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MINNEAPOLIS (AP) — Three Minneapolis residents are suing the city over a ballot question that would eliminate the police department in the wake of George Floyd’s death, arguing it misleads voters about key aspects of the proposal.

Two of the plaintiffs are former City Council member Don Samuels and his wife, Sondra, who oppose the movement to defund the police. The couple were part of a successful lawsuit against the city after the number of police officers fell below the minimum requirement set in the charter.

Attorney Joseph Anthony wrote in a court petition that the question as worded “hides” information from voters that would help them understand it.

It’s the second time this summer that the city has been sued over the ballot question. A judge earlier tossed out an explanatory note that the city had sought to attach to the ballot question that aimed to highlight some of the measure’s effects.


Soon after Floyd’s death last year, activists tried to get a question on the November ballot to abolish the Minneapolis Police Department but ran out of time. A well-funded group of activists and several City Council members are trying again this year.

Their initiative would ask voters in November to replace the police department with a “public safety department” that would employ licensed peace officers “if necessary.”

The proposal was written by a political coalition called Yes 4 Minneapolis, which brought the first successful lawsuit against the explanatory note. The group argued that the city didn’t have the authority to include the note and that the language was misleading.

The Yes 4 Minneapolis proposal would remove language in the city charter that requires Minneapolis to keep a police department with a minimum number of officers based on population. The city would then create an agency responsible for “integrating” public safety functions “into a comprehensive public health approach to safety.” The new agency could have police “if necessary to fulfill the responsibilities of the department.”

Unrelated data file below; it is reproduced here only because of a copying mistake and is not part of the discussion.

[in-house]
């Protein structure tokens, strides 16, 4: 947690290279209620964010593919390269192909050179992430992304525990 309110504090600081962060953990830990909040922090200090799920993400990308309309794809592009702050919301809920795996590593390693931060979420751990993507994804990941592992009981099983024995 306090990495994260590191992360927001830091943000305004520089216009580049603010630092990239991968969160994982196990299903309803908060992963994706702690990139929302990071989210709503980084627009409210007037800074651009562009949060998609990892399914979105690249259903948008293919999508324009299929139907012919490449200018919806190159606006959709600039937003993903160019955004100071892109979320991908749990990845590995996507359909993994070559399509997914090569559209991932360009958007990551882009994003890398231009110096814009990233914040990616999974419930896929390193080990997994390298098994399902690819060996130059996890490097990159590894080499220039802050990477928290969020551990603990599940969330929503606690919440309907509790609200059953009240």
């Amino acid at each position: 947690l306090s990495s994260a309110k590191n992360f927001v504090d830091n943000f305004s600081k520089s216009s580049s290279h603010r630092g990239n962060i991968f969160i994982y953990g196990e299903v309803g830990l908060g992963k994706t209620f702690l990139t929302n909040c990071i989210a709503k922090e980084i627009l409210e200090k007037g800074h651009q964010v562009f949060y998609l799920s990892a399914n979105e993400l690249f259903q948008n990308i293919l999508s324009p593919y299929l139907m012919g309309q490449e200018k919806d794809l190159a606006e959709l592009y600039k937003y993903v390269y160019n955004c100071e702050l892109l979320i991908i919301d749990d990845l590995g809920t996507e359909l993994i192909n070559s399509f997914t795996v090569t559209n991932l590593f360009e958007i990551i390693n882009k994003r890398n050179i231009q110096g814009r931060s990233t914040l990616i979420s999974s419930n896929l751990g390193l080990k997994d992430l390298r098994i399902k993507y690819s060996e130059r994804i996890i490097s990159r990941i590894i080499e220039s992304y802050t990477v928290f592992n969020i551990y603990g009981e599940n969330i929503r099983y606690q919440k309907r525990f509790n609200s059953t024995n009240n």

The plaintiffs in the new lawsuit argue that the question should mention that, if approved, it would remove the minimum funding requirements for police; a reference to the police chief’s job; and a line that gives the mayor “complete power” over police operations, the Star Tribune reported.

The lawsuit asks the courts to block city, state and Hennepin County officials from issuing ballots that include the current question. They want a judge to send the question back to the city for revision.

Early voting in the city’s November election begins Sept. 17.

Timeline: George Floyd's Death, Protests, Riots, Arrests, Chauvin Trial

It was late afternoon on Memorial Day, 2020 and many Minnesotans had observed the normally active weekend hunkered down because of the growing pandemic.

George Floyd drove to a grocery store in Minneapolis and bought some cigarettes. He was accused by employees of making the purchase with a counterfeit $20 bill and police were called. Floyd was still there in his vehicle when two officers arrived. About 10 minutes later, Chauvin and another officer showed up and the situation began to escalate. Chauvin began kneeling on Floyd's neck as he was facedown on the street. Despite repeated pleas from Floyd and a growing crowd of bystanders to remove his knee, Chauvin continued as if frozen in position with no facial expression. 

After more than 8 minutes, Chauvin finally stood up and Floyd had become unresponsive. An ambulance was called and a short while later, it was reported Floyd was dead.

A video of the incident slowly spread on social media around the state, the country and the world. Viewers literally watched a man slowly die, repeating "I can't breathe." 

The now historic response began the following day.

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